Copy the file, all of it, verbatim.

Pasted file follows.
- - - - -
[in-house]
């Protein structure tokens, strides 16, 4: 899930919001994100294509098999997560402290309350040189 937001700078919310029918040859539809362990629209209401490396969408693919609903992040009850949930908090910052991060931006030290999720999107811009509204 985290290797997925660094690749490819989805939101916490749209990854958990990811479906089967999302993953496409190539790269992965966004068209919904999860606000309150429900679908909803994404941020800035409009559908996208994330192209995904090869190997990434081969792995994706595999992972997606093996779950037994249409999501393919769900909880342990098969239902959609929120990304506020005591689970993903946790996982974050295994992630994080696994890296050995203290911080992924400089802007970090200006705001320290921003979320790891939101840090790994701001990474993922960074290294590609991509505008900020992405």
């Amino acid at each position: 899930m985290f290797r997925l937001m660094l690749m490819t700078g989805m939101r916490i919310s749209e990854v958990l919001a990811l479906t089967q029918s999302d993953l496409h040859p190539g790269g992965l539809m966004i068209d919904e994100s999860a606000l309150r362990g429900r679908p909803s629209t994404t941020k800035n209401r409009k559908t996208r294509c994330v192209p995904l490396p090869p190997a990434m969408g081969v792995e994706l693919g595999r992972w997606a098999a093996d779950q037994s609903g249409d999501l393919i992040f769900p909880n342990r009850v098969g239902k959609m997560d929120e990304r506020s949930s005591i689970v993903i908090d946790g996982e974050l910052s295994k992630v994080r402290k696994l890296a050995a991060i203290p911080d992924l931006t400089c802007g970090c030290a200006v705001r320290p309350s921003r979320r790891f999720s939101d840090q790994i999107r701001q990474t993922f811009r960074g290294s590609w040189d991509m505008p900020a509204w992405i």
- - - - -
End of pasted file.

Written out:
[in-house]
């Protein structure tokens, strides 16, 4: 899930919001994100294509098999997560402290309350040189 937001700078919310029918040859539809362990629209209401490396969408693919609903992040009850949930908090910052991060931006030290999720999107811009509204 985290290797997925660094690749490819989805939101916490749209990854958990990811479906089967999302993953496409190539790269992965966004068209919904999860606000309150429900679908909803994404941020800035409009559908996208994330192209995904090869190997990434081969792995994706595999992972997606093996779950037994249409999501393919769900909880342990098969239902959609929120990304506020005591689970993903946790996982974050295994992630994080696994890296050995203290911080992924400089802007970090200006705001320290921003979320790891939101840090790994701001990474993922960074290294590609991509505008900020992405």
């Amino acid at each position: 899930m985290f290797r997925l937001m660094l690749m490819t700078g989805m939101r916490i919310s749209e990854v958990l919001a990811l479906t089967q029918s999302d993953l496409h040859p190539g790269g992965l539809m966004i068209d919904e994100s999860a606000l309150r362990g429900r679908p909803s629209t994404t941020k800035n209401r409009k559908t996208r294509c994330v192209p995904l490396p090869p190997a990434m969408g081969v792995e994706l693919g595999r992972w997606a098999a093996d779950q037994s609903g249409d999501l393919i992040f769900p909880n342990r009850v098969g239902k959609m997560d929120e990304r506020s949930s005591i689970v993903i908090d946790g996982e974050l910052s295994k992630v994080r402290k696994l890296a050995a991060i203290p911080d992924l931006t400089c802007g970090c030290a200006v705001r320290p309350s921003r979320r790891f999720s939101d840090q790994i999107r701001q990474t993922f811009r960074g290294s590609w040189d991509m505008p900020a509204w992405i």